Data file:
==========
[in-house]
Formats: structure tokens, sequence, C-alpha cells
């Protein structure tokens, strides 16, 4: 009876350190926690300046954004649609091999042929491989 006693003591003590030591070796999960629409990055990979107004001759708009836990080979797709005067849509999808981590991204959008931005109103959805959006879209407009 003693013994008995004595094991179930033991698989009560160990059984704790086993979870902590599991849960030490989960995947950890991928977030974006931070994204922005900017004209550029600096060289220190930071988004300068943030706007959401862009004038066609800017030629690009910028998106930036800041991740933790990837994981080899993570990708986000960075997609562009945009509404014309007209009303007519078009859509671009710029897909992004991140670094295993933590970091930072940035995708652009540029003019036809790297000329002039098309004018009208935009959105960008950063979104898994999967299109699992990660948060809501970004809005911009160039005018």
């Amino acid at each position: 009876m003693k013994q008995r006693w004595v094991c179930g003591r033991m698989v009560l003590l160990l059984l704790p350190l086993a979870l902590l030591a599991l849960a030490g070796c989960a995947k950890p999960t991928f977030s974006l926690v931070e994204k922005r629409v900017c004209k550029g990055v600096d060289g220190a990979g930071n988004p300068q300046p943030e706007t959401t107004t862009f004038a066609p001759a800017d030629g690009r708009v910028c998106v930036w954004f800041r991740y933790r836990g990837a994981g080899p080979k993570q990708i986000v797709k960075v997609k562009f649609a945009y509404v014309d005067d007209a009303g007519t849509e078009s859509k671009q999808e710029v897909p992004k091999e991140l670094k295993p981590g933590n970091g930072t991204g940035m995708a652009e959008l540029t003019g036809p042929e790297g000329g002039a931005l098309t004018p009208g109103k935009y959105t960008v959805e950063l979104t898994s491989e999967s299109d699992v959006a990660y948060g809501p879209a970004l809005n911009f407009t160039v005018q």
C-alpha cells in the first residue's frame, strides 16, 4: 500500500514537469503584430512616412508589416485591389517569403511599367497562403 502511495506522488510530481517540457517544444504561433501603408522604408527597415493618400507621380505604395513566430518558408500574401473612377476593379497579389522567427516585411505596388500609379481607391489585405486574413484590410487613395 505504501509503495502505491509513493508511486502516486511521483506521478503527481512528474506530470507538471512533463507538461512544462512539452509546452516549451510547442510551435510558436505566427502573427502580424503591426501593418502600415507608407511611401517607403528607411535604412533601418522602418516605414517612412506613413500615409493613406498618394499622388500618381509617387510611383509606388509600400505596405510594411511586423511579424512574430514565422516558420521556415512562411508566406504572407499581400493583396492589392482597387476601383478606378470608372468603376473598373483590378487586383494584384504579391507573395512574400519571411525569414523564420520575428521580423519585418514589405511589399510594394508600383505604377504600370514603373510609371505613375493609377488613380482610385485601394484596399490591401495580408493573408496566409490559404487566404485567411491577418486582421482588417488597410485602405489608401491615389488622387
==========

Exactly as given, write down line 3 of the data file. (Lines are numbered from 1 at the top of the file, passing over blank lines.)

């Protein structure tokens, strides 16, 4: 009876350190926690300046954004649609091999042929491989 006693003591003590030591070796999960629409990055990979107004001759708009836990080979797709005067849509999808981590991204959008931005109103959805959006879209407009 003693013994008995004595094991179930033991698989009560160990059984704790086993979870902590599991849960030490989960995947950890991928977030974006931070994204922005900017004209550029600096060289220190930071988004300068943030706007959401862009004038066609800017030629690009910028998106930036800041991740933790990837994981080899993570990708986000960075997609562009945009509404014309007209009303007519078009859509671009710029897909992004991140670094295993933590970091930072940035995708652009540029003019036809790297000329002039098309004018009208935009959105960008950063979104898994999967299109699992990660948060809501970004809005911009160039005018």